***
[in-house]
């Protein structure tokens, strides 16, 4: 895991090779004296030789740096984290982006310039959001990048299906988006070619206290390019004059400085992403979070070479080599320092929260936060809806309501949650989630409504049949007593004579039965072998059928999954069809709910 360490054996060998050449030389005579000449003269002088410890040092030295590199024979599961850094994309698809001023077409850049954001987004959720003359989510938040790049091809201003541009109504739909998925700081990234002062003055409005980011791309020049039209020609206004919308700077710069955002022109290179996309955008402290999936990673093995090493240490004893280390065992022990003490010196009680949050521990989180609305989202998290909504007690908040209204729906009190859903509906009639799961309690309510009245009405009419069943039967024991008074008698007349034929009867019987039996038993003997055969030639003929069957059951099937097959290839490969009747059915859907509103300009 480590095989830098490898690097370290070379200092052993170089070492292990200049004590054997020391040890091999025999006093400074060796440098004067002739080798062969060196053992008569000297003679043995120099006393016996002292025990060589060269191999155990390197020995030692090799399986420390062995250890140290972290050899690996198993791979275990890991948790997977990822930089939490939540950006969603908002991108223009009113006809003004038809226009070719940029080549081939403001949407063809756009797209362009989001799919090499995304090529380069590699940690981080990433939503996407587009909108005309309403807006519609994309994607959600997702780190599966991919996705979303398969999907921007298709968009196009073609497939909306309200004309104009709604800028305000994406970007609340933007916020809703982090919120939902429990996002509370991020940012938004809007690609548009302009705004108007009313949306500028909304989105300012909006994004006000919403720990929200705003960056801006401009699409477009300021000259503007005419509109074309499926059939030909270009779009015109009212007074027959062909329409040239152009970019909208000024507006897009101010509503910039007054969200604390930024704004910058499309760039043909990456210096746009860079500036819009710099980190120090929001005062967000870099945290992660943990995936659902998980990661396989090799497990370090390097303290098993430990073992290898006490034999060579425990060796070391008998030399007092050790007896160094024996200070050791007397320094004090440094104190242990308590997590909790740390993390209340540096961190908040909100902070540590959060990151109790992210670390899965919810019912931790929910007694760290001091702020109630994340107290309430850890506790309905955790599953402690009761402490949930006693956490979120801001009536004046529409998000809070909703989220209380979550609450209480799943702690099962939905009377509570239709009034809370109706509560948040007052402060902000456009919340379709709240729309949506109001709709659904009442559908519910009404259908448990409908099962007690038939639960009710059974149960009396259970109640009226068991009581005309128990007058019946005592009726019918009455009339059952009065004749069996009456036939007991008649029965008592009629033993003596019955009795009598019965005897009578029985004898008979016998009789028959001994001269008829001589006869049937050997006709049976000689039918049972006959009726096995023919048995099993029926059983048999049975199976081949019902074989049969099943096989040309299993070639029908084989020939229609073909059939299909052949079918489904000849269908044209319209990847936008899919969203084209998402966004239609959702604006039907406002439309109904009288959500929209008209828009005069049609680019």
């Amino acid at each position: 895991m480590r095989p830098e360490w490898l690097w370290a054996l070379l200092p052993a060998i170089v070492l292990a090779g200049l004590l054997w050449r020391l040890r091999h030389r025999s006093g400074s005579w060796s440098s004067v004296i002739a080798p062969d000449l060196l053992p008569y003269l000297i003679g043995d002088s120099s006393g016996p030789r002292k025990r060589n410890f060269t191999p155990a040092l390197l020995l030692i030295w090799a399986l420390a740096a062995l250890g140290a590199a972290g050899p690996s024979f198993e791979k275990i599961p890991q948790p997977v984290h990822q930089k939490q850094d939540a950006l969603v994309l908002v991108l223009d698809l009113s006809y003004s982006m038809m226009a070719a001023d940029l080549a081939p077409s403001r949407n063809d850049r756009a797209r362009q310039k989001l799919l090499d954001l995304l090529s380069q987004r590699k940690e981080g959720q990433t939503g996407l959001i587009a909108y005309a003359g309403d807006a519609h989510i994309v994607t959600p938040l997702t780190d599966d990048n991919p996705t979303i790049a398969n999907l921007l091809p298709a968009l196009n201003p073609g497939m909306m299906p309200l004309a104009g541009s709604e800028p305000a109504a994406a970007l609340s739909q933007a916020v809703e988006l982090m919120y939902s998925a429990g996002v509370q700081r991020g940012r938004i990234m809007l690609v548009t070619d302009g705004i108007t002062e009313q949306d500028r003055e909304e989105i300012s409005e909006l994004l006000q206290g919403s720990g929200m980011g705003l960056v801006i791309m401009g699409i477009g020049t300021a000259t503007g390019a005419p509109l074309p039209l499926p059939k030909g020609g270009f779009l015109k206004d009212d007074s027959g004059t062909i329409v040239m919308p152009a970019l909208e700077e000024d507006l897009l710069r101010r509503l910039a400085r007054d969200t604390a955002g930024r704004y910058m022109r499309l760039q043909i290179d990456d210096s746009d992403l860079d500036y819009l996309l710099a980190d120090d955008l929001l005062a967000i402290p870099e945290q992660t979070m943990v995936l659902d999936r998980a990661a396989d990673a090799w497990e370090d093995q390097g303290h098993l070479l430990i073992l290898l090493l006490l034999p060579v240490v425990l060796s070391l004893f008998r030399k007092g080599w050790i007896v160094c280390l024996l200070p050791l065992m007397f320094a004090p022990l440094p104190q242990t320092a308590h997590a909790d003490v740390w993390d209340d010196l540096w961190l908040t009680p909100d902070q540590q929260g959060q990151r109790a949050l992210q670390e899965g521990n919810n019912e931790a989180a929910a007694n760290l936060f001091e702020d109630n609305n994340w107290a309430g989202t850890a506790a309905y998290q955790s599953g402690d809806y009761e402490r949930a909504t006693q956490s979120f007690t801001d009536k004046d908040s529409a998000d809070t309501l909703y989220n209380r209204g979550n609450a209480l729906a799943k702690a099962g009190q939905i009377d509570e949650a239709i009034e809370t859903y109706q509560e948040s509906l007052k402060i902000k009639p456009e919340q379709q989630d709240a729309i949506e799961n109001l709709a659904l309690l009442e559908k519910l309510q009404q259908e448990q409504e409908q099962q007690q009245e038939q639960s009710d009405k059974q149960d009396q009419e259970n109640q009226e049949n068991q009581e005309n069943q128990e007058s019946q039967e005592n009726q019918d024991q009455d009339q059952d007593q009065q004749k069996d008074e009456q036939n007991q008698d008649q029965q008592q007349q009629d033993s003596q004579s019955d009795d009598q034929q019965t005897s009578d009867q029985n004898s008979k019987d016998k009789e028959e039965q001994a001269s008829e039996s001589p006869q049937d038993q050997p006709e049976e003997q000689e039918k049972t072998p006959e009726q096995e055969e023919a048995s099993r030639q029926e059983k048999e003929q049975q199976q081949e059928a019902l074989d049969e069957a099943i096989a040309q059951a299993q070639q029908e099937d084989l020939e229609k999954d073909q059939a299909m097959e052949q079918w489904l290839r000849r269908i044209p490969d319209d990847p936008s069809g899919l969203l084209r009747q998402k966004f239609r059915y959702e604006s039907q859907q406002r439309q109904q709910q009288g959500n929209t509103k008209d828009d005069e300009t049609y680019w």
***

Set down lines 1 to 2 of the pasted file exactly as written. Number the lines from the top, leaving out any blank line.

[in-house]
């Protein structure tokens, strides 16, 4: 895991090779004296030789740096984290982006310039959001990048299906988006070619206290390019004059400085992403979070070479080599320092929260936060809806309501949650989630409504049949007593004579039965072998059928999954069809709910 360490054996060998050449030389005579000449003269002088410890040092030295590199024979599961850094994309698809001023077409850049954001987004959720003359989510938040790049091809201003541009109504739909998925700081990234002062003055409005980011791309020049039209020609206004919308700077710069955002022109290179996309955008402290999936990673093995090493240490004893280390065992022990003490010196009680949050521990989180609305989202998290909504007690908040209204729906009190859903509906009639799961309690309510009245009405009419069943039967024991008074008698007349034929009867019987039996038993003997055969030639003929069957059951099937097959290839490969009747059915859907509103300009 480590095989830098490898690097370290070379200092052993170089070492292990200049004590054997020391040890091999025999006093400074060796440098004067002739080798062969060196053992008569000297003679043995120099006393016996002292025990060589060269191999155990390197020995030692090799399986420390062995250890140290972290050899690996198993791979275990890991948790997977990822930089939490939540950006969603908002991108223009009113006809003004038809226009070719940029080549081939403001949407063809756009797209362009989001799919090499995304090529380069590699940690981080990433939503996407587009909108005309309403807006519609994309994607959600997702780190599966991919996705979303398969999907921007298709968009196009073609497939909306309200004309104009709604800028305000994406970007609340933007916020809703982090919120939902429990996002509370991020940012938004809007690609548009302009705004108007009313949306500028909304989105300012909006994004006000919403720990929200705003960056801006401009699409477009300021000259503007005419509109074309499926059939030909270009779009015109009212007074027959062909329409040239152009970019909208000024507006897009101010509503910039007054969200604390930024704004910058499309760039043909990456210096746009860079500036819009710099980190120090929001005062967000870099945290992660943990995936659902998980990661396989090799497990370090390097303290098993430990073992290898006490034999060579425990060796070391008998030399007092050790007896160094024996200070050791007397320094004090440094104190242990308590997590909790740390993390209340540096961190908040909100902070540590959060990151109790992210670390899965919810019912931790929910007694760290001091702020109630994340107290309430850890506790309905955790599953402690009761402490949930006693956490979120801001009536004046529409998000809070909703989220209380979550609450209480799943702690099962939905009377509570239709009034809370109706509560948040007052402060902000456009919340379709709240729309949506109001709709659904009442559908519910009404259908448990409908099962007690038939639960009710059974149960009396259970109640009226068991009581005309128990007058019946005592009726019918009455009339059952009065004749069996009456036939007991008649029965008592009629033993003596019955009795009598019965005897009578029985004898008979016998009789028959001994001269008829001589006869049937050997006709049976000689039918049972006959009726096995023919048995099993029926059983048999049975199976081949019902074989049969099943096989040309299993070639029908084989020939229609073909059939299909052949079918489904000849269908044209319209990847936008899919969203084209998402966004239609959702604006039907406002439309109904009288959500929209008209828009005069049609680019």